you—-”

Miss Smith came to the door to announce his supper.

“Mr. Durgan is going to stop a while with us, Bertha. It’s no use his
having a mile’s climb from the Cove to his work every day–at least not
that I know of. I’ve been fixing up the room over the carriage-house; I
tell him the barns are a sight better built than the house.”

It appeared to Durgan that she was reasoning with the younger sister as
a too indulgent mother reasons with a spoilt tyrant of the nursery. The
effort seemed successful.

Without further comment Bertha said, “We bought this old house along
with the ground, but we built the rest. We took great care that they
should be good models for the people here, who are rather in need of
high standards in barns and–other things.”

“In many other things,” said Durgan. “I have not been familiar with my
own State since the war, and the poverty and sloth I have seen in the
last few days sadly shocked me.”

Durgan had not of late been accustomed to kindness from women. It was
years since he had eaten and talked with such content as he did that
evening. If his material comforts were due to the essential motherliness
in Miss Smith’s nature, it was Bertha’s generous beauty and lively mind
that gave the added touch of delight. Miss Smith swayed in her
rocking-chair, her neat feet tapping the ground, and put in shrewd,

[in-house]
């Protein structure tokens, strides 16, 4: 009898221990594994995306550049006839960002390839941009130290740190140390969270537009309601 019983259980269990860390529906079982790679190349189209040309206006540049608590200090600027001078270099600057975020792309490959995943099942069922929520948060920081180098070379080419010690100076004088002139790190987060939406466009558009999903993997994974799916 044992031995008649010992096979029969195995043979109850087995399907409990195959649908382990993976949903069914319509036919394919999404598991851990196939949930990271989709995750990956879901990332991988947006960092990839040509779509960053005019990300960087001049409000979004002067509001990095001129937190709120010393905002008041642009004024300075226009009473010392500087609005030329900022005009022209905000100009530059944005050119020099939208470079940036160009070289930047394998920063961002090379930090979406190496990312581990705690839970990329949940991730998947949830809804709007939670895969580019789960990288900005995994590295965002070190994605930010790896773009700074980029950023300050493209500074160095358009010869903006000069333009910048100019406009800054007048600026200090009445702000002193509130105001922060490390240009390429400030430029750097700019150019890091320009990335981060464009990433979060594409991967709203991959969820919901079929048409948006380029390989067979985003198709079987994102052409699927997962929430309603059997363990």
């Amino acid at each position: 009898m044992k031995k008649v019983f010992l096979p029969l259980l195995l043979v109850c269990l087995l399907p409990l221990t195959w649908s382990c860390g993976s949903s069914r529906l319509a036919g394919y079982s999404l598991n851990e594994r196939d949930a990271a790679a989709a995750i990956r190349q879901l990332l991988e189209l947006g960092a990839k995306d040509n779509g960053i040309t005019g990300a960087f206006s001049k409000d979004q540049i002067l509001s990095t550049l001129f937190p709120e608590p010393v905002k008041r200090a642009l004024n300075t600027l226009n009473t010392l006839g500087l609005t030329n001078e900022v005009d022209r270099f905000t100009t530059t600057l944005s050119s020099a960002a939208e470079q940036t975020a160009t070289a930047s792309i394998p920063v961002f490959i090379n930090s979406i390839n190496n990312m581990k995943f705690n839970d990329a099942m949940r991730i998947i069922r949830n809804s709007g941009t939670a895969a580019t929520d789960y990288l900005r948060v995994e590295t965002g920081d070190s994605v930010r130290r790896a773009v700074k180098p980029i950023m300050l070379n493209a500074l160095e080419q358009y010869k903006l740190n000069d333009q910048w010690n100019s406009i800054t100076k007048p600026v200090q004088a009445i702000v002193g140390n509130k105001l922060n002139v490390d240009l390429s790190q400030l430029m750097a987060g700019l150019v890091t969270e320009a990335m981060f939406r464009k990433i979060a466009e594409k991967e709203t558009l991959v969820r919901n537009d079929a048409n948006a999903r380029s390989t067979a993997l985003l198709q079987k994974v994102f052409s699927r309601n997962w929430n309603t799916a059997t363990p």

kindly remarks; Bertha discussed the prospects of the mine with
well-bred ease. Durgan assumed that, as is often the case in the
Northern States, the growing wealth of the family had bestowed on the
younger a more liberal education than had fallen to the lot of the
elder. At the hour for retiring he felt for them both equal respect and
equal gratitude.

The stairs to his chamber ran up outside the carriage-house. The room
was pleasant–a rainy-day workroom, containing a divan that had been
converted into a bed. Books, a shaded lamp, even flowers, were there. As
a sick man luxuriates in mere alleviation, as the fugitive basks in
temporary safety, so Durgan, who had resigned himself to the buffets of
fortune, felt unspeakably content with the present prospect of peace.

He read till late, and, putting out what was by then the only light upon
Deer Mountain, he lay long, watching the far blaze of other worlds
through the high casement. To his surprise he heard an almost noiseless
step come up the stairs; then a breathless listening. He had been given
no key, but one was now gently inserted in the lock and turned from
without.

Durgan smiled to himself, but the smile grew cynical.